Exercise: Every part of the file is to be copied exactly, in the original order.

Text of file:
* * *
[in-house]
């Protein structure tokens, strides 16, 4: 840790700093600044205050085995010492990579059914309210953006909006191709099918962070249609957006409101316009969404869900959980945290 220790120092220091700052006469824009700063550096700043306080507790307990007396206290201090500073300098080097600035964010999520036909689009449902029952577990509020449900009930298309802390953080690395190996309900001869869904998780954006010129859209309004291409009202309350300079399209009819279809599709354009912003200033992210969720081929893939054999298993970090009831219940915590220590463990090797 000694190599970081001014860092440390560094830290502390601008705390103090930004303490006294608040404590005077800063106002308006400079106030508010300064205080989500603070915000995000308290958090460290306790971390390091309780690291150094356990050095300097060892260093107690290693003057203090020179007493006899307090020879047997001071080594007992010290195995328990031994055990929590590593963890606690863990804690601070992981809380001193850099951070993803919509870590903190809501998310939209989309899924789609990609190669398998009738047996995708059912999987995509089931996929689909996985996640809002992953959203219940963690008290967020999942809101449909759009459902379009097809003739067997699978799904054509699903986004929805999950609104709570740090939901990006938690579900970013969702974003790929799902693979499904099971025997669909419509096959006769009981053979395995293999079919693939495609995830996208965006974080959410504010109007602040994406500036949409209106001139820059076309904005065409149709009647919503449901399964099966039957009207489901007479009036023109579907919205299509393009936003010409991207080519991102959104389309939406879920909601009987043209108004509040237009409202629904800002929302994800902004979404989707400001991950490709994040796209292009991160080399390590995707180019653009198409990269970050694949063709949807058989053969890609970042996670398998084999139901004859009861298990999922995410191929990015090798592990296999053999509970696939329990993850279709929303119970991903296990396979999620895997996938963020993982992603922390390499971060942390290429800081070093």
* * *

[in-house]
């Protein structure tokens, strides 16, 4: 840790700093600044205050085995010492990579059914309210953006909006191709099918962070249609957006409101316009969404869900959980945290 220790120092220091700052006469824009700063550096700043306080507790307990007396206290201090500073300098080097600035964010999520036909689009449902029952577990509020449900009930298309802390953080690395190996309900001869869904998780954006010129859209309004291409009202309350300079399209009819279809599709354009912003200033992210969720081929893939054999298993970090009831219940915590220590463990090797 000694190599970081001014860092440390560094830290502390601008705390103090930004303490006294608040404590005077800063106002308006400079106030508010300064205080989500603070915000995000308290958090460290306790971390390091309780690291150094356990050095300097060892260093107690290693003057203090020179007493006899307090020879047997001071080594007992010290195995328990031994055990929590590593963890606690863990804690601070992981809380001193850099951070993803919509870590903190809501998310939209989309899924789609990609190669398998009738047996995708059912999987995509089931996929689909996985996640809002992953959203219940963690008290967020999942809101449909759009459902379009097809003739067997699978799904054509699903986004929805999950609104709570740090939901990006938690579900970013969702974003790929799902693979499904099971025997669909419509096959006769009981053979395995293999079919693939495609995830996208965006974080959410504010109007602040994406500036949409209106001139820059076309904005065409149709009647919503449901399964099966039957009207489901007479009036023109579907919205299509393009936003010409991207080519991102959104389309939406879920909601009987043209108004509040237009409202629904800002929302994800902004979404989707400001991950490709994040796209292009991160080399390590995707180019653009198409990269970050694949063709949807058989053969890609970042996670398998084999139901004859009861298990999922995410191929990015090798592990296999053999509970696939329990993850279709929303119970991903296990396979999620895997996938963020993982992603922390390499971060942390290429800081070093």